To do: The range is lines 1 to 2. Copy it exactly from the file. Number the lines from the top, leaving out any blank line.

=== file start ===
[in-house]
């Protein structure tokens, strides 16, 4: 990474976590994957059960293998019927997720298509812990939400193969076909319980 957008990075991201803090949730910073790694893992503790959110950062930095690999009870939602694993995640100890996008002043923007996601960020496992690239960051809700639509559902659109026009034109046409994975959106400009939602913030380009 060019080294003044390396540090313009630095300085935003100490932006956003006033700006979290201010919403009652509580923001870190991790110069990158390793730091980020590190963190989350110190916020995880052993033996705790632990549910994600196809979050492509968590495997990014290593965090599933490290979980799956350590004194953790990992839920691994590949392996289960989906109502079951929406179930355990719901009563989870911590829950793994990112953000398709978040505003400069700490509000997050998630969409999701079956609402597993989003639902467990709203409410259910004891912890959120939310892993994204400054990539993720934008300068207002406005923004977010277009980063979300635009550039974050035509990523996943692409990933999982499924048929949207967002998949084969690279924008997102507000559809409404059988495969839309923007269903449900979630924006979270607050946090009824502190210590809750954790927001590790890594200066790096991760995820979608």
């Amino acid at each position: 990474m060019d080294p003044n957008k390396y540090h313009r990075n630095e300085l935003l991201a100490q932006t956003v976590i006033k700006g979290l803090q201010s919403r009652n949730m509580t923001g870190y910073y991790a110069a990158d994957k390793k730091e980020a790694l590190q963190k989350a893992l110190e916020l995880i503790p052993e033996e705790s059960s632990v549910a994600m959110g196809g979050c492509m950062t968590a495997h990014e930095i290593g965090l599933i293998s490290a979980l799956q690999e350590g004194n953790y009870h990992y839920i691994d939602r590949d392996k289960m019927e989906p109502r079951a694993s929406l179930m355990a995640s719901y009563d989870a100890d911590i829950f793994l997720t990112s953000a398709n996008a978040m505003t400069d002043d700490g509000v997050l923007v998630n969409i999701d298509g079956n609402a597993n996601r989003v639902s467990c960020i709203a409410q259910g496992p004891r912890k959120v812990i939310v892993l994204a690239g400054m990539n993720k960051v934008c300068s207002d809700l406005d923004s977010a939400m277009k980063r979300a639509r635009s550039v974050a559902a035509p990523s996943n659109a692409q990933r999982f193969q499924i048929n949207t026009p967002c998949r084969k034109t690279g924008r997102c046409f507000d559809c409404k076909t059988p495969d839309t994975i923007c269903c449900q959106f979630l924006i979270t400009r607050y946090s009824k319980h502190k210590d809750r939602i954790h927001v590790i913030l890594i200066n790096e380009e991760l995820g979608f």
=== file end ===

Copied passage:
[in-house]
């Protein structure tokens, strides 16, 4: 990474976590994957059960293998019927997720298509812990939400193969076909319980 957008990075991201803090949730910073790694893992503790959110950062930095690999009870939602694993995640100890996008002043923007996601960020496992690239960051809700639509559902659109026009034109046409994975959106400009939602913030380009 060019080294003044390396540090313009630095300085935003100490932006956003006033700006979290201010919403009652509580923001870190991790110069990158390793730091980020590190963190989350110190916020995880052993033996705790632990549910994600196809979050492509968590495997990014290593965090599933490290979980799956350590004194953790990992839920691994590949392996289960989906109502079951929406179930355990719901009563989870911590829950793994990112953000398709978040505003400069700490509000997050998630969409999701079956609402597993989003639902467990709203409410259910004891912890959120939310892993994204400054990539993720934008300068207002406005923004977010277009980063979300635009550039974050035509990523996943692409990933999982499924048929949207967002998949084969690279924008997102507000559809409404059988495969839309923007269903449900979630924006979270607050946090009824502190210590809750954790927001590790890594200066790096991760995820979608």